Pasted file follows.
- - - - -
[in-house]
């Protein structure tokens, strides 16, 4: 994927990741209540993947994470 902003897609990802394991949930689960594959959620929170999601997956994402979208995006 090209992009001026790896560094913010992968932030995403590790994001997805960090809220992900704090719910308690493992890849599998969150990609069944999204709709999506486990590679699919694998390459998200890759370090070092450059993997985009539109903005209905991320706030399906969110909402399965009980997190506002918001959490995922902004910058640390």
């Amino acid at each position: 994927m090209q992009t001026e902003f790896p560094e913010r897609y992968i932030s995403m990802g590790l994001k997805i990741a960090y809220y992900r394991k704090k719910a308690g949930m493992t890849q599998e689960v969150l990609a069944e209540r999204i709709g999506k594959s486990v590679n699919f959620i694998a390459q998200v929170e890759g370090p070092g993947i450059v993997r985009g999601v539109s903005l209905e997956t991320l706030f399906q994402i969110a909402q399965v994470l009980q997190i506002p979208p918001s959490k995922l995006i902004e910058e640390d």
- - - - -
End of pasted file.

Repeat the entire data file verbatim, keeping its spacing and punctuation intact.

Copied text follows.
[in-house]
């Protein structure tokens, strides 16, 4: 994927990741209540993947994470 902003897609990802394991949930689960594959959620929170999601997956994402979208995006 090209992009001026790896560094913010992968932030995403590790994001997805960090809220992900704090719910308690493992890849599998969150990609069944999204709709999506486990590679699919694998390459998200890759370090070092450059993997985009539109903005209905991320706030399906969110909402399965009980997190506002918001959490995922902004910058640390």
């Amino acid at each position: 994927m090209q992009t001026e902003f790896p560094e913010r897609y992968i932030s995403m990802g590790l994001k997805i990741a960090y809220y992900r394991k704090k719910a308690g949930m493992t890849q599998e689960v969150l990609a069944e209540r999204i709709g999506k594959s486990v590679n699919f959620i694998a390459q998200v929170e890759g370090p070092g993947i450059v993997r985009g999601v539109s903005l209905e997956t991320l706030f399906q994402i969110a909402q399965v994470l009980q997190i506002p979208p918001s959490k995922l995006i902004e910058e640390d």